Marfa high school students engaging with Carl Andre’s Chinati Thirteener at Chinati.


Fall is here and Chinati’s education team is deeply involved with its annual Seeing Poetry project, produced in partnership with Marfa High School. At the start of every school year, Chinati educators work with the freshman class English teacher at MHS to delve into the mystery and power of poetry. “This is part of their first introduction to high school,” says Michael Roch, the museum’s education director. “The project has become a high school tradition. We’re now in our sixth year of Seeing Poetry, which means virtually every student in the high school has participated in the program.”

The project starts with a visit to Chinati, during which the entire ninth grade class – 24 students strong this year – and their teacher, Sabra Laviers, explore the museum’s collection of poems by Carl Andre. There is much to talk about. These 270 works are both spare and graphically interesting, and the meaning of the content can be elusive. Chinati educators then make regular treks to the high school campus, where they and Laviers guide students to make their own poetry. Given free rein to use typewriters and found materials, the students often craft their poems with an eye toward how the words look on the page. Over the course of about three months, the class writes and edits their work, which is then published in a zine that’s as creative, chaotic and touching as the students themselves.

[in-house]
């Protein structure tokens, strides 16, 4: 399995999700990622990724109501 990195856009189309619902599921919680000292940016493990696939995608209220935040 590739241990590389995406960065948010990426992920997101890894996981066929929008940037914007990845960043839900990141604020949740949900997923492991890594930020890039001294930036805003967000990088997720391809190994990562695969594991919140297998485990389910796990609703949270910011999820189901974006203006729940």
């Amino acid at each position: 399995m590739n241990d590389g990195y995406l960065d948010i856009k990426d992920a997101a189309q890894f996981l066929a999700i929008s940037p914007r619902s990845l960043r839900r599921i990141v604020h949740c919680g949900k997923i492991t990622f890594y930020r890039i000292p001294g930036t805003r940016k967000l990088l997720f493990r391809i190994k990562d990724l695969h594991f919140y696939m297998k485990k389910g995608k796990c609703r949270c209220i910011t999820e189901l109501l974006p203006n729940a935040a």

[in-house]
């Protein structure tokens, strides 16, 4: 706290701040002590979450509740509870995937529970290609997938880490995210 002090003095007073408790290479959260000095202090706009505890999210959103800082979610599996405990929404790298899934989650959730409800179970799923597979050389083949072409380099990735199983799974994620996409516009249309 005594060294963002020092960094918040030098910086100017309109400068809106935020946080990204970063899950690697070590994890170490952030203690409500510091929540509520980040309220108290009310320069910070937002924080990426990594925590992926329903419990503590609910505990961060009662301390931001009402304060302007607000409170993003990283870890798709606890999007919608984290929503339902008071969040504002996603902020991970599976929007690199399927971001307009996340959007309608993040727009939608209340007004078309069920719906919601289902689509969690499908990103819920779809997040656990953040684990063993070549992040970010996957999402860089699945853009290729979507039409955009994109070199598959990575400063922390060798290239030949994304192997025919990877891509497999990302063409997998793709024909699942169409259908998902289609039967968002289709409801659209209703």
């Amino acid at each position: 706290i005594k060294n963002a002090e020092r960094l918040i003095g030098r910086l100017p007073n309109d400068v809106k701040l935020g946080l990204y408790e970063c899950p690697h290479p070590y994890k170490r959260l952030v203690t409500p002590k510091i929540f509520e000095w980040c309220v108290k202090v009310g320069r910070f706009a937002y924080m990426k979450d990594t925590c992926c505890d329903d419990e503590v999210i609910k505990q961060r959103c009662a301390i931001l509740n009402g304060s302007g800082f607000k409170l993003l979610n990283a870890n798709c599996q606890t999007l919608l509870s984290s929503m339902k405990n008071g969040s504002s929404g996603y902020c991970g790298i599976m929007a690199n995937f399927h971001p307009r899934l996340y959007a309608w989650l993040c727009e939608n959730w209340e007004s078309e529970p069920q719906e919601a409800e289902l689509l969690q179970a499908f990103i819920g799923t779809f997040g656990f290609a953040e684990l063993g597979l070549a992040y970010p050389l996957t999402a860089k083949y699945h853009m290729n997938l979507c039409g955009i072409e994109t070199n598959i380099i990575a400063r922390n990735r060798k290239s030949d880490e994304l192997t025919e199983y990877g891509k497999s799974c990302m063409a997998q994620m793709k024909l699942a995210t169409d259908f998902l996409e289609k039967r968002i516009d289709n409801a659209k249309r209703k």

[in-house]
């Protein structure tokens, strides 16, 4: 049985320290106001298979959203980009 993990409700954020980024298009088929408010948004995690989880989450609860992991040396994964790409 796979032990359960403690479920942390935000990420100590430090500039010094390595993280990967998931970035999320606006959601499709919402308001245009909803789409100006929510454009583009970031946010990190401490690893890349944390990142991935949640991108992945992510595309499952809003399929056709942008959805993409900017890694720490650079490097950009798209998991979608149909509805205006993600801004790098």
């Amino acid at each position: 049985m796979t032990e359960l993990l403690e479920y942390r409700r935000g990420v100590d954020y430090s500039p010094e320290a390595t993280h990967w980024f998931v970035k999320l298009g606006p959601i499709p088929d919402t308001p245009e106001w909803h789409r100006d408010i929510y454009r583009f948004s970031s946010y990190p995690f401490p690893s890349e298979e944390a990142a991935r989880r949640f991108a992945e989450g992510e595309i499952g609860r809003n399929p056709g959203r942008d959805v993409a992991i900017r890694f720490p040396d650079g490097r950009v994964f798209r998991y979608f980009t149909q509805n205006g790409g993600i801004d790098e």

Finally, toward the end of the semester, all students from seventh through 12th grades, along with family, friends and community members, assemble in the school auditorium for a public reading of the works by the authors. It’s not easy to get up and read before an audience. It’s not easy to be vulnerable in front of peers and strangers. Yet this is a point of pride for students who participate and a moment for the upper classmen to show support. “There is a lot of cheering from the students in the audience during the reading,” says Roch. “Some of the poetry is funny, some of it is pretty obtuse and some of it is really personal and emotional. The older kids who’ve done it before know all that and those cheers are super encouraging.”

An ice cream social follows the reading and students take home copies of their zine. The school library and Marfa Public Library also receive copies to add to their collections. “Every year we look forward to the poems they create,” says Roch. “We’re interested in what they have to say and how they choose to present their poems graphically. No two is ever the same and that’s great.”

Chinati’seducational and public programming is supported with generous grants from the Texas Commission on the Arts, National Endowment for the Arts, The Brown Foundation, The Cowles Charitable Trust, Horace W. Goldsmith Foundation, George and Mary Josephine Hamman Foundation, The Hearst Foundations, Carl B. & Florence E. King Foundation, City of Marfa, Permian Basin Area Foundation, Rosenthal Family Foundation, Warren Skaaren Charitable Trust, Tillapaugh Public History Fund of Permian Basin Area Foundation, and Susan Vaughan Foundation.